But the woodmen were worsted, for these Orcs were of a fell breed, fierce and cunning, and they came indeed with a purpose to invade the Forest of Brethil, not as before passing through its eaves on other errands, or hunting in small bands.
This kind of talk makes me sit upright and search for more info. A fell breed! The implication that previous breeds of Orcs were not so bright, and were less fierce, is intriguing. Does Tolkien ever address different strains of Orcs of the First Age? Sadly, no! GAH.
There is no talk of Orcs in Unfinished Tales concerning Númenor, not because Númenóreans didn’t clash with the din-horde (they surely would have during some of their Middle-earth conquests!), but because the stories in this book concern the island itself, its lineages, and even its tragic romances. And there’s no way a single Orc set foot on that mythic island.
Next: In the expositionally tangled but fascinating chapter “The History of Galadriel and Celeborn,” Orcs play their usual part, forming the armies of Sauron in his Second Age and Third Age wars against the Elves. Then comes the waking of Durin’s Bane, the Balrog.
Nevertheless, it was not until the disaster in Moria, when by means beyond the foresight of Galadriel Sauron’s power actually crossed the Anduin and Lórien was in great peril, its king lost, its people fleeing and likely to leave it deserted to be occupied by Orcs, that Galadriel and Celeborn took up their permanent abode in Lórien, and its government. But they took no title of King or Queen, and were the guardians that in the event brought it unviolated through the War of the Ring.
From this, of course, we see what prompted Galadriel to become the Lady of the Golden Wood that we know and love. It wasn’t necessarily a given that she would rise to great political influence and govern her own realm (despite her origin story and her pride). It seems the threat of Orc squatters in Lórien factored into the power vacuum.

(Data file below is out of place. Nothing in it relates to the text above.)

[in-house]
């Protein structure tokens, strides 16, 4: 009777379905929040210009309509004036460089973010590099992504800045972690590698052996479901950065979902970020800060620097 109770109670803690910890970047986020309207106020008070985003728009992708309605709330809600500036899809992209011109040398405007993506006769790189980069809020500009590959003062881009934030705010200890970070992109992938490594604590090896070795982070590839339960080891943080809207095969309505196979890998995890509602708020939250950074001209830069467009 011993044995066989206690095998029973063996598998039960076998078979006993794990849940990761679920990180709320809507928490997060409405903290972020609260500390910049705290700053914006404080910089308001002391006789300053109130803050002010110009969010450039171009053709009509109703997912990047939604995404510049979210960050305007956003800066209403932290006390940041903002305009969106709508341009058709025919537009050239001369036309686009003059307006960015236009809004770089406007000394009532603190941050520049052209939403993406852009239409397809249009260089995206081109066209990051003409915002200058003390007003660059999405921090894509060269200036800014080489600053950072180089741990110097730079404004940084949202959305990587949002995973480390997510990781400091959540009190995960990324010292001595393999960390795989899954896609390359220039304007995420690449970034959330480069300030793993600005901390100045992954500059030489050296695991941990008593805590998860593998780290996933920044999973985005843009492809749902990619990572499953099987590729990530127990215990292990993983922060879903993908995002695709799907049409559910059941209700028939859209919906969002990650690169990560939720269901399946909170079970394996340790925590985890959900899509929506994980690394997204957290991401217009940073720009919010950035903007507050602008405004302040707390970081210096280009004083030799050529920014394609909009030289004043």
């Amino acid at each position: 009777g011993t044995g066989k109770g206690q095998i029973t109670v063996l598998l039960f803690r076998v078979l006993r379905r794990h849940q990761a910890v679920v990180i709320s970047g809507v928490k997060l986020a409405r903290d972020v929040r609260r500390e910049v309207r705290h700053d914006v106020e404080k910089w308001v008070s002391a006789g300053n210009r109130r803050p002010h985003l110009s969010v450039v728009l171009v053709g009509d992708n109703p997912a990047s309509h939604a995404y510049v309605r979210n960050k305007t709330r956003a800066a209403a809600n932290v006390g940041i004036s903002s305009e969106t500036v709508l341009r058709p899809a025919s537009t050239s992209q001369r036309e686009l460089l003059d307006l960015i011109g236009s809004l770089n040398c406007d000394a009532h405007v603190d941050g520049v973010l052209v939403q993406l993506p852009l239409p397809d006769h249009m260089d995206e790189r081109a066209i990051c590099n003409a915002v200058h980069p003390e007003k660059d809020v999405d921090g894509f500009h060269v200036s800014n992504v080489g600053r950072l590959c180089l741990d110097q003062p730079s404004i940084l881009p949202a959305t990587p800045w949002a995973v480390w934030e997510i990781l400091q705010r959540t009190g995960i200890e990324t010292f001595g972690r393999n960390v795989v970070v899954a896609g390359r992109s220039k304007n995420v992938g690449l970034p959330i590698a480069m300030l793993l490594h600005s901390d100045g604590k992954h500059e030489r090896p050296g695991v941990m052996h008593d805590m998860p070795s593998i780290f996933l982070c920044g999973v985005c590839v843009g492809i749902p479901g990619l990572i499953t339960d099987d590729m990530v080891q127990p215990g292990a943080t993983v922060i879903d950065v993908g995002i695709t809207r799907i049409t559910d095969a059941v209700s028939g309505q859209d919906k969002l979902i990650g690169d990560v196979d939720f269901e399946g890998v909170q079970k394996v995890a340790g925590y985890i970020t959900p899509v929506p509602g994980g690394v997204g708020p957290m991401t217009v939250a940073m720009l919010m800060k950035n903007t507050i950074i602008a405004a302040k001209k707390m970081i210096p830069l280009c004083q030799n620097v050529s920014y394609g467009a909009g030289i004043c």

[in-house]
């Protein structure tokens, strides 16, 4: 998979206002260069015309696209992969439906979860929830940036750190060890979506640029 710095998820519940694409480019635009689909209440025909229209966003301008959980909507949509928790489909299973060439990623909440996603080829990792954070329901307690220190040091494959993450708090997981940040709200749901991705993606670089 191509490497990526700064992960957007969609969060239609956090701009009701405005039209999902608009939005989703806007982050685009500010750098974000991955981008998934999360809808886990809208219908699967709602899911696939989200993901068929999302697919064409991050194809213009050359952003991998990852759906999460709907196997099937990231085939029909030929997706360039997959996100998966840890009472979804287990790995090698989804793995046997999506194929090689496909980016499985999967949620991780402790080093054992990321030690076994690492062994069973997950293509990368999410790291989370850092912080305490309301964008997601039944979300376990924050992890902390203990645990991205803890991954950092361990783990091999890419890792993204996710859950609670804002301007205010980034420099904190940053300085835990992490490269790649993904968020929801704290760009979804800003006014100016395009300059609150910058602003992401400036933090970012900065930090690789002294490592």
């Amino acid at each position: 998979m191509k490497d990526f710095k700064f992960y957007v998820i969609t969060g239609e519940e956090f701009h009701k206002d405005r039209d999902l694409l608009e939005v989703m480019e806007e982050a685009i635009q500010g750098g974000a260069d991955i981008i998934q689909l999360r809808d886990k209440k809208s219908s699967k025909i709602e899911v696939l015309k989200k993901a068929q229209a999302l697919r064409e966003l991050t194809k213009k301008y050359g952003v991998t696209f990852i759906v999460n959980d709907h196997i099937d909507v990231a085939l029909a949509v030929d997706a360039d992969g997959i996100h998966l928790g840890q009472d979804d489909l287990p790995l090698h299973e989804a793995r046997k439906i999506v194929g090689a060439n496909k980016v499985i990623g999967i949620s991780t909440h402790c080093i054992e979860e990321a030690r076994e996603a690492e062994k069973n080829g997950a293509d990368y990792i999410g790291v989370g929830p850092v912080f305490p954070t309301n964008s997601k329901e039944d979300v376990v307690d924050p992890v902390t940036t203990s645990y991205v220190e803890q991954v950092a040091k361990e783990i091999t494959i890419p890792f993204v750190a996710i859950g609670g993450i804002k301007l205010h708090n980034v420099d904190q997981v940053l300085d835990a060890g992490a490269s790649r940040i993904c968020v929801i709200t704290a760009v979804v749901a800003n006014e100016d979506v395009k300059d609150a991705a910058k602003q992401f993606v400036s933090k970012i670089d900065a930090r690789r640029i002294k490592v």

But long before Galadriel and Celeborn assumed leadership in Lothlórien, there was . . .
“The Disaster of the Gladden Fields,” the incident that leads to Isildur’s loss of both the One Ring and his own life. By Christopher Tolkien’s admission, this narrative was written “in the final period of my father’s writing on Middle-earth,” so the details it provides might deviate from Tolkien’s thinking at the time of writing The Lord of the Rings itself. In any case, at the time of this account, Sauron is dead. Dead as a doornail, for all the good guys can tell. Isildur pocketed that valuable bit of jewelry—ostensibly claiming it as “weregild” for the deaths of his father and brother—only two years before. And sure, we know the basic story from LotR: Isildur is marching north along the east banks of the Anduin River and is attacked by Orcs. He jumps into the water, but the Ring betrays him and slips free, the Orcs shoot him, and so Sauron’s prize is lost to all for a very long time.
But let’s back up. Why do Orcs waylay this group of random well-armed Men from Gondor? Are we to suppose they, Orcs of the Misty Mountains, would recognize Gondor’s new king? Well, these are the fun details that Unfinished Tales dishes…
First, it’s a forty-day journey from Osgiliath to Rivendell, which is where Isildur is headed, specifically seeking the advice of Elrond and also missing his wife and youngest son (who’d been safely kept there during the war with Sauron). The disaster at the Gladden Fields is no stealth attack but a riotous ambush. The “hideous cries of Orcs” precedes their actual charging numbers. You’d think they’d want to lead with hidden snipers alone, but hey, they don’t call them the din-horde for nothin’!